Thursday, November 19, 2009

Home Sweet Home

I am home now for a brief while. Once again, I've learned a lot....mostly from the people of the land I visited. Whenever I travel to a less prosperous part of the world, I am struck by how different my life is in the land-of-plenty.

The photo above is "Home Sweet Home" for a family in Indonesia. I had the good fortune of meeting them. We could not speak a word with one another because of our language barrier. However, we spoke in the form of smiles, gestures, bows, and on my last day -- hugs.

Each and every time I have an experience like this, one thing gets my attention loud and clear. They are no less happy than any one of us. In fact, I am certain that they are happier than some of the people I know here in the States. I'll spare you the reasons.

Several times during my visit, I was reminded of my friend Woody. He had been visiting Togo, Africa (bordering Ghana). Woody had been speaking with a man from Togo. The man asked how things were in the States. Woody's response was that the recession was making it tough on many of the citizens in the States. The man's response?

"Our country has never known the wealth of your recession."


(My farmer friend)

The people of Indonesia are among the kindest, most gracious people I have ever met. They have very little in material wealth, but they have riches in other ways. God bless them.



Jay said...

Wow. What a humbling thing to read. I don't know that I will ever be able to forget that.

This post reminded me of a song (big shocker, huh?) by India Arie called "There's Hope." It has a verse that goes:

"What's it like in the USA and all I did was complain.
He said, Living here is paradise..
He Taught me paradise is in your mind..."

You can hear it here:

You should check it out, it's a GREAT song... every line.

Dan Denardo said...

I'll check it out for sure, Jay. I always appreciate your recommendations and heartfelt comments.

Hindsfeet said...

Thanks so much for sharing this Dan....Such my...Seems like there's a freeing simplicity we miss....This pic and your perspective of it evokes the same feelings as your pic of the orphan's bed with the superman sheets....and I truly do wonder, who is the more impoverished?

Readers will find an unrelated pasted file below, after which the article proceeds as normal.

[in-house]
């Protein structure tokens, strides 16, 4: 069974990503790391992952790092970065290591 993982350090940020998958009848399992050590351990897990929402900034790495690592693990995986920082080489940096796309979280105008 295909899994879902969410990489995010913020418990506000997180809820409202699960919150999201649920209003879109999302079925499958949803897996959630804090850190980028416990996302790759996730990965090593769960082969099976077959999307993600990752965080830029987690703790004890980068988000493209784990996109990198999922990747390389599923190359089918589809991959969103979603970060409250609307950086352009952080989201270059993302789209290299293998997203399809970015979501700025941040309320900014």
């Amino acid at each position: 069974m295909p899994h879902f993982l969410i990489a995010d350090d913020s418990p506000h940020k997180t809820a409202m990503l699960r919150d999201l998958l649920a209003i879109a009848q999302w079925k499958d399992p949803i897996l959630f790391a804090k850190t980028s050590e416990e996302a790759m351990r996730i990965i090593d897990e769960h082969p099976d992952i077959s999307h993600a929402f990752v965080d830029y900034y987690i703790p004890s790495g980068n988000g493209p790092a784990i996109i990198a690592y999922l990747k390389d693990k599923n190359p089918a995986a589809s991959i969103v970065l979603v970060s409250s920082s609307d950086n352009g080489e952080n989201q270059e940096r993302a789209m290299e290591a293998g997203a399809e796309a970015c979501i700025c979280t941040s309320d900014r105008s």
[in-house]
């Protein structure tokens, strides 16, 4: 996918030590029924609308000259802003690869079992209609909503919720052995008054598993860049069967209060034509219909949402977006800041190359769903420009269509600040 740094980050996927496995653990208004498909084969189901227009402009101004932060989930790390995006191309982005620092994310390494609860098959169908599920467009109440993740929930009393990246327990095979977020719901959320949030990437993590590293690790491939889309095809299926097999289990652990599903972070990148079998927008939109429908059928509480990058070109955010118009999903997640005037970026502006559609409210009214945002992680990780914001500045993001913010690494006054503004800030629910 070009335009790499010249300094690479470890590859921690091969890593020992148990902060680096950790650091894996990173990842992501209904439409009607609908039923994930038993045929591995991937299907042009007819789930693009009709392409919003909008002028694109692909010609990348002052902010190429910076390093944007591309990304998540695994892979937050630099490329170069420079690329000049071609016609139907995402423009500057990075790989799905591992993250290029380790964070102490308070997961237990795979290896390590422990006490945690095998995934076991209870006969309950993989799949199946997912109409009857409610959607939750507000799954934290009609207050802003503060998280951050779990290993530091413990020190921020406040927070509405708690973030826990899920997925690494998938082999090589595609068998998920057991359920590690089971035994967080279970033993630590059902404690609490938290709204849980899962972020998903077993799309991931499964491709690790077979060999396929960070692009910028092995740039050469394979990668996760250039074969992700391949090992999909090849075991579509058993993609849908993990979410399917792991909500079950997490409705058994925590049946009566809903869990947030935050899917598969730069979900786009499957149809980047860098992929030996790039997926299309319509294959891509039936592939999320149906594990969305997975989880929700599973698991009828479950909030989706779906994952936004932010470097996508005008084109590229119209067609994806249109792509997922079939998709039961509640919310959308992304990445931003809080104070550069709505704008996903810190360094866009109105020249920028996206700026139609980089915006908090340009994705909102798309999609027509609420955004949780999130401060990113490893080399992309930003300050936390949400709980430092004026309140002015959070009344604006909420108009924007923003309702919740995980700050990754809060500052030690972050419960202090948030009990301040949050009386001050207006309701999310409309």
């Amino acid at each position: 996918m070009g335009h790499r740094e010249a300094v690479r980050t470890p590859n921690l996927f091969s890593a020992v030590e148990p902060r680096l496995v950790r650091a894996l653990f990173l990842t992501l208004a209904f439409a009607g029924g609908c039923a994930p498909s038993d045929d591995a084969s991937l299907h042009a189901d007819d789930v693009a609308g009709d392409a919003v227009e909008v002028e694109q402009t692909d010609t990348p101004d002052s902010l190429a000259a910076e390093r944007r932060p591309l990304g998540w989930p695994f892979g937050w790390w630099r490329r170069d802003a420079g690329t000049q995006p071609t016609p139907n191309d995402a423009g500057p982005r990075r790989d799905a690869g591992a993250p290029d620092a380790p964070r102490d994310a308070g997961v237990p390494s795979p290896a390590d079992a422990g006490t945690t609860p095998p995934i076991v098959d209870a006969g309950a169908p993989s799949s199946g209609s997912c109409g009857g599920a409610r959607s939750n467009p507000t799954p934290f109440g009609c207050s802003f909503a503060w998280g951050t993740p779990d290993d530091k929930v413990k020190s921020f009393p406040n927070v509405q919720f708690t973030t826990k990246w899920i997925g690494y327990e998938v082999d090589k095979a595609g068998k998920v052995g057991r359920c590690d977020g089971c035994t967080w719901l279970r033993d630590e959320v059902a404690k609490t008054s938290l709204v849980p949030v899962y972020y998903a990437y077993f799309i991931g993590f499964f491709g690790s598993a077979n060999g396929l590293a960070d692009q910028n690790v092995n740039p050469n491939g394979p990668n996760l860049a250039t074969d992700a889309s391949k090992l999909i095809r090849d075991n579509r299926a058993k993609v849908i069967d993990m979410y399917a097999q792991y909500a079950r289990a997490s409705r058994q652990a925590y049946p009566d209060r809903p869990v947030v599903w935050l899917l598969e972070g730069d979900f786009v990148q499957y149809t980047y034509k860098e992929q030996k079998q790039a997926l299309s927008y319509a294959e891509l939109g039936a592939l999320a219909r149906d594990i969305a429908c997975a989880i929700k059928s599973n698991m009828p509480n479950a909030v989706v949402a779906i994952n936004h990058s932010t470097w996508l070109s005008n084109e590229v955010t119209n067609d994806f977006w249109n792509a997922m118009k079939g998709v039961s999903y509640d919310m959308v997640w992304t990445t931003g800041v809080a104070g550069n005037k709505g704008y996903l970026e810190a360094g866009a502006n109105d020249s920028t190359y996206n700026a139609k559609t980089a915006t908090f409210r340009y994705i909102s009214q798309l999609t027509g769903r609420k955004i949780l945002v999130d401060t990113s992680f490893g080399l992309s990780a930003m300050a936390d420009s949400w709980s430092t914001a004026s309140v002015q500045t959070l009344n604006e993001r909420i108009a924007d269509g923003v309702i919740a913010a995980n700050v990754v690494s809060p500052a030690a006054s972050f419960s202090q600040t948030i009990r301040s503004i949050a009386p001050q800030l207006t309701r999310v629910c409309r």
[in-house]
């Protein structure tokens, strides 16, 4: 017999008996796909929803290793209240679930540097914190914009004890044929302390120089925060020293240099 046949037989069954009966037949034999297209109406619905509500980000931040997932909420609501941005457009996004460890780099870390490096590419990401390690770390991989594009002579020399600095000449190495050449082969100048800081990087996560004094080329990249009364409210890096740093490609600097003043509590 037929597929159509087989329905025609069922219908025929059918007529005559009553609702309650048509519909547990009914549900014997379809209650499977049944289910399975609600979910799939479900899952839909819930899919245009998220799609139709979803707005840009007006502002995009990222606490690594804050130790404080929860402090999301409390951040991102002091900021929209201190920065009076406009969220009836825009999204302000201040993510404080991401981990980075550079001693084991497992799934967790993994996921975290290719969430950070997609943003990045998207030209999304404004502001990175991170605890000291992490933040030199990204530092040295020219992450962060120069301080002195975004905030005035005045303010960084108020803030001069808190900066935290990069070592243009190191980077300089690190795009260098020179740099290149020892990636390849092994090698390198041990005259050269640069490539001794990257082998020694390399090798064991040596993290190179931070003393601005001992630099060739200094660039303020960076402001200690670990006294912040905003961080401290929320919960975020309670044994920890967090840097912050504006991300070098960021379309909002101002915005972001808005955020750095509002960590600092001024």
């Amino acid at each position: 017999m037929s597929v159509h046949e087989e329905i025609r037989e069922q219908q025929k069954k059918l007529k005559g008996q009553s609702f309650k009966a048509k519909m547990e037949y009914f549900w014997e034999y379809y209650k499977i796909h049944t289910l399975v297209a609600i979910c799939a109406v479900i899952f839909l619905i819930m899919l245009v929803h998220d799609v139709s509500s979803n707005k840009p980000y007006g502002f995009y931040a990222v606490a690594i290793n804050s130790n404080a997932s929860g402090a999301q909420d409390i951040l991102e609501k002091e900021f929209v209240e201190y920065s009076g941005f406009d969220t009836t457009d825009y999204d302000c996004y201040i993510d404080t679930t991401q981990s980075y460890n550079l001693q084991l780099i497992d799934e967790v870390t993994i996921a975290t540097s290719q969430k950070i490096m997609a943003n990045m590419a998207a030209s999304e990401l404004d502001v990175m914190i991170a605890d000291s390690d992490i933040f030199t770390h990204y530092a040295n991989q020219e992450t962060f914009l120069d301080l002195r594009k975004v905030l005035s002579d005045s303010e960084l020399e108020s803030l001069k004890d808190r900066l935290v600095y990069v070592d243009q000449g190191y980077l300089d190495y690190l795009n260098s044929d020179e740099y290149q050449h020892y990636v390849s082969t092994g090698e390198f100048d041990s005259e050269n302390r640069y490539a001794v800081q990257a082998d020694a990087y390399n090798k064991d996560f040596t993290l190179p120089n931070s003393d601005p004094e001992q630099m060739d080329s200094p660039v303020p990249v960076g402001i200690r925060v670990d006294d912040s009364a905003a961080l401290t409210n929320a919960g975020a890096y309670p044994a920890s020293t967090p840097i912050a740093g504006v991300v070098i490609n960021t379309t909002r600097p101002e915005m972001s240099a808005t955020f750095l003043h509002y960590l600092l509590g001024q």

....How I long for simplicity, seemingly so elusive these days...can it be that I actually feel a bit of envy looking at this photo?

I think our math here in the Western world has become a bit "fuzzy" over the years....

Well, let me stop 'soliloquying' here on your site.....

thanks for the pic, and the prose, m'friend....


frost said...

Thanks, Dan, for reminding us that only simple things bring happiness. There's really only a few things we really need in life. Everything else makes things complicated.

And thanks for your beautiful photos!

Wander to the Wayside said...

Of course we have known about the living conditions of the rest of the world ever since the advent of photography, especially thru publications like National Geographic. And we (mankind) have said from the comfort of our homes how sad that is, there but for the grace of God, etc., and give our $$ to adopt a child or a family, and sent volunteers to help - all good. But, on the whole, I think what you said - "They are no less happy than any one of us" - is true. It's all a matter of perspective. Their idea of having 'made it' is probably having rice to feed the family this week, and our idea is having enough credit on our plastic card to afford that new tv or tennis shoes. Perspective.

Thanks for the reminder that we may be more fortunite than some, but are certainly not always better off. - Linda

Andy Richards said...

Certainly puts things in perspective. Every time I start feeling sorry for myself for any reason, I see someone around me who makes me realize how small and insignificant my worst problem in life is. In spite of what may be the worst recession of our lifetimes, we are so blessed here in the United States!

Joy said...

A timely post... especially at this time of frenzied pursuit of 'things' for Christmas. The kicker is, we then have to find room for the new stuff. Come January, the magazines will be touting the virtues of 'simplicity' and decluttering. It happens every year, along with urging us to exercise and eat healthier. It's almost comical.